Affinity Diagrams

Affinity diagrams, which are among the methods used in project management, are diagrams that serve to help organize ideas during a brainstorming session. 

They are classified as a part of Visual Data and Information Artifacts. It was first used by Jiro KAWAKITA in the 1960s. Also known as the KJ diagram. It is one of seven management planning tools identified by the Japanese Association of Scientists and Engineers (JUSE).

In PMBOK 7  they are classified as a method part of Visual Data and Information Artifacts;

According to PMBOK 6, It is used as a tool and technique in the processes of;

  • Collect Requirements
  • Manage Quality

This diagram is used to group ideas, information from raw data, problems, and solutions to previously identified problems, opinions. In this aspect, the affinity diagram is also the basis for a fishbone diagram, which can be created so that the cause and effect relationship of different variables can be analyzed.

When a large amount of data is available, it is used to create more ideas about the process and clarify existing ideas by streamlining this data. In the actions that are part of the planning performance domain, they are typically used for the elicitation of requirements. Similarly, in the project work performance domain, it can be used for grouping stakeholders, communication requirements, and resources.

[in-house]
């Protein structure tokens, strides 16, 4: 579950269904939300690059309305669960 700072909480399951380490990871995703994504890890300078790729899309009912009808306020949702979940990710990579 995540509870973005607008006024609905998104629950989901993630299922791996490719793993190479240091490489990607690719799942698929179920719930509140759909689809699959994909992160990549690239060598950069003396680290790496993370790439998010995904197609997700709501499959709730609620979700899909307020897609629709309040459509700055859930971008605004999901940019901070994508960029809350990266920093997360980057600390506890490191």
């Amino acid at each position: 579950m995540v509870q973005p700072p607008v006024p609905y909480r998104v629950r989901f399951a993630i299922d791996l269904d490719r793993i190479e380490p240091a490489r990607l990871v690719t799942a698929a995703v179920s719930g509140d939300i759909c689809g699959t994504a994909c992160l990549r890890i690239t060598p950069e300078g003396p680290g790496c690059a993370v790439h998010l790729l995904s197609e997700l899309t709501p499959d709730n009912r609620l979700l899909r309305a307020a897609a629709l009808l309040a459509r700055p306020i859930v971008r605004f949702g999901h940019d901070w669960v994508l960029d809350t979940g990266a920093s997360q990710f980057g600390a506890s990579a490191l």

Simply, a team with knowledge of different areas of expertise is assembled to create a relationship diagram, creating a brainstorming environment and allowing all team members to write their ideas on cards.

Notecards prepared after determining the main topic and main categories of the brainstorming are placed under the appropriate category. After the ideas are put in order, they are analyzed by looking at the resulting picture, or a fishbone diagram (ishikawa diagram) is created to analyze the root cause.

See also:

Root Cause Analysis

Cause and Effect Diagram